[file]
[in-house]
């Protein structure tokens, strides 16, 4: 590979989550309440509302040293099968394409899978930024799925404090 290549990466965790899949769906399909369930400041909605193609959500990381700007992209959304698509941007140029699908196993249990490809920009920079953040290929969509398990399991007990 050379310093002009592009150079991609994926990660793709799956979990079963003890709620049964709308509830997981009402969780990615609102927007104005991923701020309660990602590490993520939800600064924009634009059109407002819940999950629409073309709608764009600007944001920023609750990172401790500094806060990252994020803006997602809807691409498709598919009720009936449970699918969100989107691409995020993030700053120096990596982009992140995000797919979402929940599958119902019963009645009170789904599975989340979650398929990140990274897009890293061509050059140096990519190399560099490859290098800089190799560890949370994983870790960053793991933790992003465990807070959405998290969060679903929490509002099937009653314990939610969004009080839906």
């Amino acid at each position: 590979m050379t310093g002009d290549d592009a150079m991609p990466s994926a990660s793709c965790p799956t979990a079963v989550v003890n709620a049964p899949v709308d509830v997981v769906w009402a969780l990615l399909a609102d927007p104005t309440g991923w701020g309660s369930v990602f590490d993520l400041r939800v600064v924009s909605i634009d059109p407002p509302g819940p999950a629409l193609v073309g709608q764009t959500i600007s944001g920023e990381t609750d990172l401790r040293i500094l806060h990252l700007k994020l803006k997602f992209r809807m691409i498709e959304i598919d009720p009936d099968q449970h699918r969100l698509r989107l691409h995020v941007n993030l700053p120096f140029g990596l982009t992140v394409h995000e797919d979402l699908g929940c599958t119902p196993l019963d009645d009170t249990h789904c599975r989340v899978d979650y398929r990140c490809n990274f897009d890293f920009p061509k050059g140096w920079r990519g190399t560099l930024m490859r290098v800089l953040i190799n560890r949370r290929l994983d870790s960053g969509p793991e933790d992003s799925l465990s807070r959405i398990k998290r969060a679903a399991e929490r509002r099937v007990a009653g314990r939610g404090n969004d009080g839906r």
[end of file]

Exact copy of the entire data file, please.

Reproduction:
[in-house]
């Protein structure tokens, strides 16, 4: 590979989550309440509302040293099968394409899978930024799925404090 290549990466965790899949769906399909369930400041909605193609959500990381700007992209959304698509941007140029699908196993249990490809920009920079953040290929969509398990399991007990 050379310093002009592009150079991609994926990660793709799956979990079963003890709620049964709308509830997981009402969780990615609102927007104005991923701020309660990602590490993520939800600064924009634009059109407002819940999950629409073309709608764009600007944001920023609750990172401790500094806060990252994020803006997602809807691409498709598919009720009936449970699918969100989107691409995020993030700053120096990596982009992140995000797919979402929940599958119902019963009645009170789904599975989340979650398929990140990274897009890293061509050059140096990519190399560099490859290098800089190799560890949370994983870790960053793991933790992003465990807070959405998290969060679903929490509002099937009653314990939610969004009080839906």
């Amino acid at each position: 590979m050379t310093g002009d290549d592009a150079m991609p990466s994926a990660s793709c965790p799956t979990a079963v989550v003890n709620a049964p899949v709308d509830v997981v769906w009402a969780l990615l399909a609102d927007p104005t309440g991923w701020g309660s369930v990602f590490d993520l400041r939800v600064v924009s909605i634009d059109p407002p509302g819940p999950a629409l193609v073309g709608q764009t959500i600007s944001g920023e990381t609750d990172l401790r040293i500094l806060h990252l700007k994020l803006k997602f992209r809807m691409i498709e959304i598919d009720p009936d099968q449970h699918r969100l698509r989107l691409h995020v941007n993030l700053p120096f140029g990596l982009t992140v394409h995000e797919d979402l699908g929940c599958t119902p196993l019963d009645d009170t249990h789904c599975r989340v899978d979650y398929r990140c490809n990274f897009d890293f920009p061509k050059g140096w920079r990519g190399t560099l930024m490859r290098v800089l953040i190799n560890r949370r290929l994983d870790s960053g969509p793991e933790d992003s799925l465990s807070r959405i398990k998290r969060a679903a399991e929490r509002r099937v007990a009653g314990r939610g404090n969004d009080g839906r």